But have we not heard No in thunder somewhere before? Well there's a Civil War poem, Our Country's Call by John Pierpont:
Like a whirlwind in its course,
Shall again a rebel force,
Jackson's foot or Stuart's horse,
Pass our sleepy posts;
Roam, like Satan, "to and fro,"
And our Laggard let them go?
No! in thunder answer, "No! 
By the Lord of Hosts!"  --Rebellion Record
Aha, in thunder answer No! Way before Pierpont, a poem called Weeping Mary:
O one look of comfort give me,
Into pity's arms receive me,
From this heavy load relieve me.
Or in thunder answer—no.
--The Kilmarnock Mirror
Maybe we need our bibles now... Psalms, hymns.
The law is looked to for salvation, but the soul is brought to feel that it is in vain that he looks any where else than unto Jesus. "I looked on my right hand, and beheld, but there was no man that would know me: refuge failed me: no man cared for my soul. I cried unto thee, O Lord, I said thou art my refuge, and my portion in the land of the living. Attend unto my cry, for I am brought very low." When the law is appealed to, it answers, "No," in thunder; and it is well the wretch can return and seek another refuge.
--David Charles, Sermons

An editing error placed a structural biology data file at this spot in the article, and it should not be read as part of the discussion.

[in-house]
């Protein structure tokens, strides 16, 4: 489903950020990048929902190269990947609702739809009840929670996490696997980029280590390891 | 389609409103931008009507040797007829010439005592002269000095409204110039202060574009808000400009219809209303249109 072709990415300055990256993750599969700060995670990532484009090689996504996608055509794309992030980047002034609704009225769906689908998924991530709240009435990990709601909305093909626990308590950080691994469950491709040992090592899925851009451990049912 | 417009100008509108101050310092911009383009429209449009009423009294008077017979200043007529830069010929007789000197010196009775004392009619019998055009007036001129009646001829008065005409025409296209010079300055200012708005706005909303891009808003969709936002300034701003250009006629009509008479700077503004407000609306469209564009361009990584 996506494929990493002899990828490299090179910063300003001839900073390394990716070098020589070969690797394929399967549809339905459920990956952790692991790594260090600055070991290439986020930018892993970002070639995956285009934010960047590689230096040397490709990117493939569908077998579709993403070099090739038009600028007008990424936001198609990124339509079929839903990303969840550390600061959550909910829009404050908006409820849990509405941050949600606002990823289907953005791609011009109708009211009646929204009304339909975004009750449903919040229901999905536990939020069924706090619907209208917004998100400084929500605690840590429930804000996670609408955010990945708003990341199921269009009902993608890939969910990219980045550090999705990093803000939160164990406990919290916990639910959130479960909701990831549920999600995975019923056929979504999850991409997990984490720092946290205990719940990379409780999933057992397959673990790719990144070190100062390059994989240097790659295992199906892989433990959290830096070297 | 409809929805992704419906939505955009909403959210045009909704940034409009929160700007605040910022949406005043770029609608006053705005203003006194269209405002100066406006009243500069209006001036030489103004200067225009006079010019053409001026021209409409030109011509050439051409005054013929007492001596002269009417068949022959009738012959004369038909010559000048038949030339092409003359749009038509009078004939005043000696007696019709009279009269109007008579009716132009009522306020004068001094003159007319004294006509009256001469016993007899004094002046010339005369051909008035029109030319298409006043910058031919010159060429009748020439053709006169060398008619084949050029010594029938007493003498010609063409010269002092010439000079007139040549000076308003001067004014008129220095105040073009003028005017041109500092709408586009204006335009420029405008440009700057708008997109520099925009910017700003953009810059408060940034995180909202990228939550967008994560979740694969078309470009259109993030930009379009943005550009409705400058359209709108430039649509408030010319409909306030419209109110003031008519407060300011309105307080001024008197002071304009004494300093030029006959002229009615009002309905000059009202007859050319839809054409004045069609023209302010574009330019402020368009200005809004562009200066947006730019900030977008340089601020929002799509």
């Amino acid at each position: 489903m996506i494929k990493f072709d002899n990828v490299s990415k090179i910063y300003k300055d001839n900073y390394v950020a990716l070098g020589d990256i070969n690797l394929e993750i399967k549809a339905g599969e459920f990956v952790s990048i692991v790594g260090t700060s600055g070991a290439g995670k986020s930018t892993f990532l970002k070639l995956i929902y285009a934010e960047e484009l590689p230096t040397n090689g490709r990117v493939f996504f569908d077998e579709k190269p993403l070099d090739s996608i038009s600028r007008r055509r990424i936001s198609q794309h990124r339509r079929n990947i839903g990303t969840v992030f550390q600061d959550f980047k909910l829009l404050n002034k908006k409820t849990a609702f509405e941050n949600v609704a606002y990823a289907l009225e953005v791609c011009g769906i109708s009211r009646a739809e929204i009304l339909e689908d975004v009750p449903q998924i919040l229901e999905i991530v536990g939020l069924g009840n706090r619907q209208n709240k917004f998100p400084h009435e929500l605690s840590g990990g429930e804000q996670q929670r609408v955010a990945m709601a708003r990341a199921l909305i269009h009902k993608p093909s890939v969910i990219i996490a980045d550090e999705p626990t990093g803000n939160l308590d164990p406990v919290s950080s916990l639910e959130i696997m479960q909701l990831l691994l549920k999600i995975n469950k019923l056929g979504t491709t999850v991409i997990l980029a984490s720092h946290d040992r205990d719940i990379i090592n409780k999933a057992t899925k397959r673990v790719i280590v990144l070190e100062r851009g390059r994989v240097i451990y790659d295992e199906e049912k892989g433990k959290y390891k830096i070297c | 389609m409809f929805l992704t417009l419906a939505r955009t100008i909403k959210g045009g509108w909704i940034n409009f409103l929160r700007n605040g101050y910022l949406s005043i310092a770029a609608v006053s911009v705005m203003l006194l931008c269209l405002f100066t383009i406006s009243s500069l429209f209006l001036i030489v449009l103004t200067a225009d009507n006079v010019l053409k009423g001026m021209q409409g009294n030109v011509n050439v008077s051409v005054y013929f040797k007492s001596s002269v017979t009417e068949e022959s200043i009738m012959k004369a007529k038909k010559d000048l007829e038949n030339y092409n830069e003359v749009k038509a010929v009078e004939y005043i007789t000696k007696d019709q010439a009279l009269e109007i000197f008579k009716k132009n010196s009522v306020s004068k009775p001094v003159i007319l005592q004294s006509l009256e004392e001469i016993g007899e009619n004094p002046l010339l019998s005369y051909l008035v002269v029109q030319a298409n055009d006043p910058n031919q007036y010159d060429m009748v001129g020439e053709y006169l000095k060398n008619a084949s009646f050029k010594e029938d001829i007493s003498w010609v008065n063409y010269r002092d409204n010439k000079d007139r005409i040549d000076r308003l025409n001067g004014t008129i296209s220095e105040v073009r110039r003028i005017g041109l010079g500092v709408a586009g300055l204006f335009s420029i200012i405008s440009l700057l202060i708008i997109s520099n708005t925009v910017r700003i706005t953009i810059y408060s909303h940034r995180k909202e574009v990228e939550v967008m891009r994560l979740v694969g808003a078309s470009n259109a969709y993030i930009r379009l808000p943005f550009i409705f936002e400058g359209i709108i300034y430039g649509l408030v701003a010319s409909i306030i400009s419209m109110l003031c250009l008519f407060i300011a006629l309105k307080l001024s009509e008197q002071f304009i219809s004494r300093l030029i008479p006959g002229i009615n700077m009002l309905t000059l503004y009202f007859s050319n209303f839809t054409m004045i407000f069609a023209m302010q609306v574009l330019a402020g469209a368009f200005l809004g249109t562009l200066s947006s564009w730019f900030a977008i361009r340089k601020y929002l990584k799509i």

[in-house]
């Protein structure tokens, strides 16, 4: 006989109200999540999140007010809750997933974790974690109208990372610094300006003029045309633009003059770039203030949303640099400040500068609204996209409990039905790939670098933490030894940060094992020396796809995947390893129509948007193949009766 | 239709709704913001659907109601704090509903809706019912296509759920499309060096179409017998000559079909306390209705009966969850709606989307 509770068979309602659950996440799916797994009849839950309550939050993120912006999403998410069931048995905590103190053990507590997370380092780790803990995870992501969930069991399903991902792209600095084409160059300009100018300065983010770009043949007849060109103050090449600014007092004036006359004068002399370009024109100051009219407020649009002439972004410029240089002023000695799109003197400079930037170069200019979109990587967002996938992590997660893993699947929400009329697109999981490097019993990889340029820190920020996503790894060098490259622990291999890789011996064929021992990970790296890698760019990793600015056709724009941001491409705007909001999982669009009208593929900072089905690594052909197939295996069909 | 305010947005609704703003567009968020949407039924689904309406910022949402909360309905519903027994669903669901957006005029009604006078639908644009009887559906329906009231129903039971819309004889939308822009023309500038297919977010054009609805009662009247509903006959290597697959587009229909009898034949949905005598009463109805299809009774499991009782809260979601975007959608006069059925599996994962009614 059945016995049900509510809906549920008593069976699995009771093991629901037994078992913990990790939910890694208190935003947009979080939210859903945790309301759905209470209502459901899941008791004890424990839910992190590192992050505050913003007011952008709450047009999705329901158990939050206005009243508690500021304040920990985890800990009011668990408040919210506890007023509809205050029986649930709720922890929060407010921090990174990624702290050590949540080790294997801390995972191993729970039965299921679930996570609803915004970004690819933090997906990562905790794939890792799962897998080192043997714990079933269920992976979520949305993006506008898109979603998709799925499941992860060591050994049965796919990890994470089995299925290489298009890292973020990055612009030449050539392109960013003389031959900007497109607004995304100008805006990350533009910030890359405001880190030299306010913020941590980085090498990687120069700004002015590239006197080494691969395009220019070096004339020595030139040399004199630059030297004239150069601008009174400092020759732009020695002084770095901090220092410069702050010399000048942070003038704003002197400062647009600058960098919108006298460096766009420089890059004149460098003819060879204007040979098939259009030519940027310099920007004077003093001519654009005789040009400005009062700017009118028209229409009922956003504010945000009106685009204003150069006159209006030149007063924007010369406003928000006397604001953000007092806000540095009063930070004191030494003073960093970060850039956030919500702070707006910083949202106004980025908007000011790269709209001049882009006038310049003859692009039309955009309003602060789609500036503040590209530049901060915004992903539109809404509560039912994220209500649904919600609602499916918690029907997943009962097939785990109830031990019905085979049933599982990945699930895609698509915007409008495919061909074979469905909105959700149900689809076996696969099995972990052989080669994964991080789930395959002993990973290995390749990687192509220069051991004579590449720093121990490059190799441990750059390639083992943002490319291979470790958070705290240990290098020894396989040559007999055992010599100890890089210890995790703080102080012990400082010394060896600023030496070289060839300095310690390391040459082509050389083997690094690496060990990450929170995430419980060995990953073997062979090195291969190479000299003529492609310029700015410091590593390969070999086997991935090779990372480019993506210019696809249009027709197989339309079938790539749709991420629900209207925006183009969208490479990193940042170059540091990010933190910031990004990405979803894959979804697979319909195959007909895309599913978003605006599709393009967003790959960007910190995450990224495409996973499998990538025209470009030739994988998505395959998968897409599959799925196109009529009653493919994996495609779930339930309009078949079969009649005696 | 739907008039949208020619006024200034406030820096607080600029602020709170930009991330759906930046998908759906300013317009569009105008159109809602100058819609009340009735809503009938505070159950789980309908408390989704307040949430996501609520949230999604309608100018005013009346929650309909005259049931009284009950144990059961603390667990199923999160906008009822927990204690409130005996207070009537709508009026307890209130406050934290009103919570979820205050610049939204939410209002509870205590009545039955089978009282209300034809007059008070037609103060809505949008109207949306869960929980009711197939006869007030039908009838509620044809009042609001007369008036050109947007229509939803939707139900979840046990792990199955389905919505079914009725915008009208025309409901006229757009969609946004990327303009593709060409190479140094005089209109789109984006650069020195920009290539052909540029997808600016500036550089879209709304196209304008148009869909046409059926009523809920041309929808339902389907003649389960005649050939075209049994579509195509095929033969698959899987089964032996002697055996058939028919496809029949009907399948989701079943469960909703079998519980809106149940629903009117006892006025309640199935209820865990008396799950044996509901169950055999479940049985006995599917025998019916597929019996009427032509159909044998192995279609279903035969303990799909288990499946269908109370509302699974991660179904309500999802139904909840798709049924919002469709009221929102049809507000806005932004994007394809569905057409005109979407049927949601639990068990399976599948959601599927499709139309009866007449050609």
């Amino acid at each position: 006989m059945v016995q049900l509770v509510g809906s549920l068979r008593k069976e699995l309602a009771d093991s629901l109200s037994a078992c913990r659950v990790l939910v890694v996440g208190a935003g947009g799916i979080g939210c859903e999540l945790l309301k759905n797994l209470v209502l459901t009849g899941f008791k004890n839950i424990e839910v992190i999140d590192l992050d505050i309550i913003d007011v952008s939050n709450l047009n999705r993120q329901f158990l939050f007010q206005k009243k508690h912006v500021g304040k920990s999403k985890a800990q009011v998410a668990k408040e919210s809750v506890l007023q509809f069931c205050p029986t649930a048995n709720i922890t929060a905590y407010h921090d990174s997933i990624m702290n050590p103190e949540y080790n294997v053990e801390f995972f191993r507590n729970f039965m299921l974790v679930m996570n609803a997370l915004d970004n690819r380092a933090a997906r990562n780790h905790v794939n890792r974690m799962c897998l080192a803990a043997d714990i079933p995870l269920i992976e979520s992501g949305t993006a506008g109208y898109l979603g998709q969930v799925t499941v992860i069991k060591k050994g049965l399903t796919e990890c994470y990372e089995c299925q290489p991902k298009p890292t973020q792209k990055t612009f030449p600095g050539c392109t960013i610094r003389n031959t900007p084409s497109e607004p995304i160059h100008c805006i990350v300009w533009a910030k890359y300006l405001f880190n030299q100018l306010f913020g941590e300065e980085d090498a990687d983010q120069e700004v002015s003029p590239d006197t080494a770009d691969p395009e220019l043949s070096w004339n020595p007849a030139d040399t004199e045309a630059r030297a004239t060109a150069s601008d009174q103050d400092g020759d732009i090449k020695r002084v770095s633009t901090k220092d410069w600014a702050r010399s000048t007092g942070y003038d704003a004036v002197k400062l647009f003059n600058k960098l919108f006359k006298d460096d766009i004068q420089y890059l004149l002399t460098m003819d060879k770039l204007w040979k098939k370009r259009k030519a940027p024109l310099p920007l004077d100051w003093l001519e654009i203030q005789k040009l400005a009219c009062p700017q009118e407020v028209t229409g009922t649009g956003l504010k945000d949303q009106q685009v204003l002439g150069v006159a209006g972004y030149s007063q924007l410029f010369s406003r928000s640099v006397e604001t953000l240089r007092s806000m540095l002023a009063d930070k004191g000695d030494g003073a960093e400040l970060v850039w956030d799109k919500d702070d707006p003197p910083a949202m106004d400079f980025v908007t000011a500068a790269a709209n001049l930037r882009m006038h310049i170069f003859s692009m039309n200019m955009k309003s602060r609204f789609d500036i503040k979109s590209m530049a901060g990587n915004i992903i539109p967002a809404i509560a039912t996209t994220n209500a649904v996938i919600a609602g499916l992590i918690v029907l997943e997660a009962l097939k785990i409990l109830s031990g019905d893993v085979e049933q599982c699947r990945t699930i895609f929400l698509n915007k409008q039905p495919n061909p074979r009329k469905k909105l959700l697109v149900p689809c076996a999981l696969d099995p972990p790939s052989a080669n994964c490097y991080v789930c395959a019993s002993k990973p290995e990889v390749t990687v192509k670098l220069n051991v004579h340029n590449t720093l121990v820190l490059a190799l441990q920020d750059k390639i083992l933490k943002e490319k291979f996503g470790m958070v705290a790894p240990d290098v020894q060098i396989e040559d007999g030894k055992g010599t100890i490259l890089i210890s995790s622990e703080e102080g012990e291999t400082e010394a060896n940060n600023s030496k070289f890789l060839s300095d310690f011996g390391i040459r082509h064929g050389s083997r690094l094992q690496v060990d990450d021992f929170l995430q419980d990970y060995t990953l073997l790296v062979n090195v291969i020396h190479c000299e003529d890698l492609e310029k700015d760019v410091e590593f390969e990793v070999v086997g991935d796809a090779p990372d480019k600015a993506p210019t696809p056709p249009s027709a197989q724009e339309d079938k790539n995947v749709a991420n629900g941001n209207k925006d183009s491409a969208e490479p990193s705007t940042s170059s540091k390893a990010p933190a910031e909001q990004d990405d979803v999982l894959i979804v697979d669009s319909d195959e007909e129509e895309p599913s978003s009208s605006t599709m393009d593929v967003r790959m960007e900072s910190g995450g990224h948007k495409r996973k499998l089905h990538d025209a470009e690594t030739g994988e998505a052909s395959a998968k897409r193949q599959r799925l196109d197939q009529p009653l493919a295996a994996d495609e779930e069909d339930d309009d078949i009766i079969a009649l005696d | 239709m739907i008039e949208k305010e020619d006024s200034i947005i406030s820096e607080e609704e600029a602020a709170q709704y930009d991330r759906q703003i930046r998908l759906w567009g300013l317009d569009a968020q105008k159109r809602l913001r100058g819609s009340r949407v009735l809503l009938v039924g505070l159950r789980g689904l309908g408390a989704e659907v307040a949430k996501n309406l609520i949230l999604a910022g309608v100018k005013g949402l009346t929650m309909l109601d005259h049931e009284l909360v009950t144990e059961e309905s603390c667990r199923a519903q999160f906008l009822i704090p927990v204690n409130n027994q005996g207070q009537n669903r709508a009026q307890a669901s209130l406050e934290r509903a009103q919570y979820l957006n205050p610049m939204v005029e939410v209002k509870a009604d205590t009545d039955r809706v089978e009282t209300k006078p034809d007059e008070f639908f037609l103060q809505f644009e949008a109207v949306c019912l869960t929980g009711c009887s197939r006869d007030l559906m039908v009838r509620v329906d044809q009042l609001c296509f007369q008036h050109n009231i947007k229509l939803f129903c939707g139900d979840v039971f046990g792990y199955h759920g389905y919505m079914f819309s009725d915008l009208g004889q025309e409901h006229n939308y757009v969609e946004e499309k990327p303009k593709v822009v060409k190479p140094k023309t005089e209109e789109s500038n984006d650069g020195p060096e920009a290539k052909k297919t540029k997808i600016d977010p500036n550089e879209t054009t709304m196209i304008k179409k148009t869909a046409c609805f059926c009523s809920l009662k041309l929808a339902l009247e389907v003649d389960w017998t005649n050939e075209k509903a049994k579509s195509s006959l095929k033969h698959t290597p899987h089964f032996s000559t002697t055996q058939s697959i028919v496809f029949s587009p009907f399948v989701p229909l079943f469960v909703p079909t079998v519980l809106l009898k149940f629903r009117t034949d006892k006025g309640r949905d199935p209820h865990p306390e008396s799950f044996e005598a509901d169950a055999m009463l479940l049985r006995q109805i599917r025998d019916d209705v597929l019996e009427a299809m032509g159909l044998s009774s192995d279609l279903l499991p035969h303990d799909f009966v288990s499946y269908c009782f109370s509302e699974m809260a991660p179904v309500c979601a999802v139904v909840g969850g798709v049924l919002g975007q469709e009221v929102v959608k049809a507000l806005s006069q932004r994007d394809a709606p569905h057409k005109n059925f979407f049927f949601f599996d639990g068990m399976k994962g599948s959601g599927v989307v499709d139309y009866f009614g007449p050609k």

Let's keep looking. Ho, what is this? Thomas Heywood, The Foure Prentices of London:
Soldan. Should Jove himself in thunder answer I [that is, Aye = Yes]
When we say no, we'd pull him from the sky.  --The Ancient British Drama
Jove himself!
And therefore three cheers for Nantucket; and come a stove boat and stove body when they will, for stave my soul, Jove himself cannot. --Moby-Dick Chapter 7, The Chapel
The context from Heywood is very much in the vein of Melville in that letter to Hawthorne, and more so in the figure of Ahab. Having the audacity to treat great powers of the universe as equals. Anybody that bold speaks in thunder, like Jove the god of thunder. Now I'm wondering did Melville read Thomas Heywood's Four Prentices or would he only have to have seen Alexander Dyce's footnoted comment on Tamburlaine in the preface to The Works of Christoper Marlowe? More later... (delivered at Hawthorne and Jove in thunder).

Related posts:

Hancock and Grant in Harper's Weekly, May 28, 1864

Major-General Winfield Scott Hancock made the front cover of Harper's Weekly for May 28, 1864. Inside, Grant's portrait takes up the full page 340.
"The face of General GRANT, of whom we publish a portrait today, is itself a victory. Its fixed resolution is terrible."

Lieutenant-General Grant's look is gloomy and "terrible," not "cheering" like the picture Melville describes in his poem On the Photograph of a Corps Commander.

On the chances of success for the Army of the Potomac under the newly promoted Grant, the Harper's Weekly editors express satisfaction that
"Every soldier trusts his commander, and every commander the General-in-Chief. There is a unity which that army has never known, a confidence which is unprecedented."